In the second case, the CSS, described in Ref. (62, 63), was applied for selection of CMV-specific T cells in in vitro studies (64, 65). In vivo studies demonstrated successful immune reconstitution with T cells specific for CMV (66), adenovirus (67), and EBV (68, 69).

Both these approaches are appealing as they allow positive selection of specific and functional T cells in a period of time much shorter than that needed to generate after rounds of antigen stimulation-specific T-cell lines, as it has been used in the past (7072). We should keep in mind that multimers allow selection to be performed in a few hours with a simple procedure, without the requirement of an activation step, but they can be used only with selected epitopes on a limited array of HLA alleles and mostly for selection of CD8 T cells. In contrast, the CSS procedure requires an activation phase and more complex steps of cell processing, but it can activate both CD4 and CD8 cells simultaneously, is not limited by the available recombinant HLA alleles, and mixtures of peptides from different proteins and viruses can be used.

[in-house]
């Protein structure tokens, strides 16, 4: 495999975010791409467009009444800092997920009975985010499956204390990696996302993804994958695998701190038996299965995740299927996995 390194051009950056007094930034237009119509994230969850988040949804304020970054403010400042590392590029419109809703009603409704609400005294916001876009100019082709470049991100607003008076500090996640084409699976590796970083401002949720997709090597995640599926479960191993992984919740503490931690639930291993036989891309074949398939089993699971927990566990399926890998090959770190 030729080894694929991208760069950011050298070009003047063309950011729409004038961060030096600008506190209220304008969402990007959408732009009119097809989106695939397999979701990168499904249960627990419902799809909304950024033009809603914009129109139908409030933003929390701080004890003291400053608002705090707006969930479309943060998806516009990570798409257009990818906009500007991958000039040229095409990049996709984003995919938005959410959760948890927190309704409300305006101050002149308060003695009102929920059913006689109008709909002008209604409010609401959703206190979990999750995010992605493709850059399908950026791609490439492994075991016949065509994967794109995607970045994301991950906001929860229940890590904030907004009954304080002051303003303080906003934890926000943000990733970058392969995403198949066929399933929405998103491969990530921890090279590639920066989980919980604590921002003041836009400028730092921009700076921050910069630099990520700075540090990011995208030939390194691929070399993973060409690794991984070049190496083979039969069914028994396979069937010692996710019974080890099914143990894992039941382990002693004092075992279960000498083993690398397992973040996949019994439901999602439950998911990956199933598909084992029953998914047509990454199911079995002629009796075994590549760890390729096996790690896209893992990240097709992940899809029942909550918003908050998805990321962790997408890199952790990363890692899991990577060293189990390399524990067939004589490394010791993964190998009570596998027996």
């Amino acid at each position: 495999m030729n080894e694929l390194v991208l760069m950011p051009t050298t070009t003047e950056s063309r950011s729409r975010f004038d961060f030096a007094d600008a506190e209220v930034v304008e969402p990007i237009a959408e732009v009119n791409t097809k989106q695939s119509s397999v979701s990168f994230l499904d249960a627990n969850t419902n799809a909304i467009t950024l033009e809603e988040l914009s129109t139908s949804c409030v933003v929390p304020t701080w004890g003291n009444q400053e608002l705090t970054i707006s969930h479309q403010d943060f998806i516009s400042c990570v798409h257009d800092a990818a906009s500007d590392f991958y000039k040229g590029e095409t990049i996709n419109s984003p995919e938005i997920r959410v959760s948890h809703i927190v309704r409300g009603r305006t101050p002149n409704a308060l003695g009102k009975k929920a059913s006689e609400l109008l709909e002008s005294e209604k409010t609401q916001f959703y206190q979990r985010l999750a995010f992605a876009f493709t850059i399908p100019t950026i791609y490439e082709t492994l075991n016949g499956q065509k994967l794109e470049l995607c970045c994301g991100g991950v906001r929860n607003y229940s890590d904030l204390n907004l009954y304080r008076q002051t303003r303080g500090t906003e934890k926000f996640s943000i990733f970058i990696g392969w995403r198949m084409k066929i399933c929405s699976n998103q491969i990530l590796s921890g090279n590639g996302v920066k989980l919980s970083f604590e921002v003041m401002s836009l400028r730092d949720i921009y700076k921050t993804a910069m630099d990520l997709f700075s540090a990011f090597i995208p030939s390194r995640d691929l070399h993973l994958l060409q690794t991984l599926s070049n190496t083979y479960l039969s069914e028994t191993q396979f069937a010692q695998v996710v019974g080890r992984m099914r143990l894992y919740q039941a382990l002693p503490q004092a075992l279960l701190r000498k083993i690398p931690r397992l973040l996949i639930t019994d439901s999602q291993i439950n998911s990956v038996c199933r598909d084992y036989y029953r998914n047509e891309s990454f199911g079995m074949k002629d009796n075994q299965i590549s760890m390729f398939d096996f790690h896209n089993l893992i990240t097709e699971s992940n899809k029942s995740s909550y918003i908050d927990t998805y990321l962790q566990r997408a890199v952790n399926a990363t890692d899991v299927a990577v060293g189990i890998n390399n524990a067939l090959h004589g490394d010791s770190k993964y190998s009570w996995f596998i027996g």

The use of multimer-selected CMV-specific T cells for immune reconstitution has been described in the past (53, 54), proving to be a rapid and highly effective procedure. This approach has been recently reviewed and advocated (73), but some limitations, intrinsic in the multimer strategy, should be considered. Multimer selection for immune reconstitution is limited to CD8 CTL and restricted to the HLA alleles available at present for multimer construction. Immunodominant epitopes must be known for each pathogen, and different multimers must be constructed with each peptide and each HLA allele. These aspects also apply to multimer-based selection of specific T cells from G-CSF mobilized aphereses (48). In addition, multimer-selected T cells from mobilized samples showed a reduction of antiviral function when compared to non-mobilized products (49).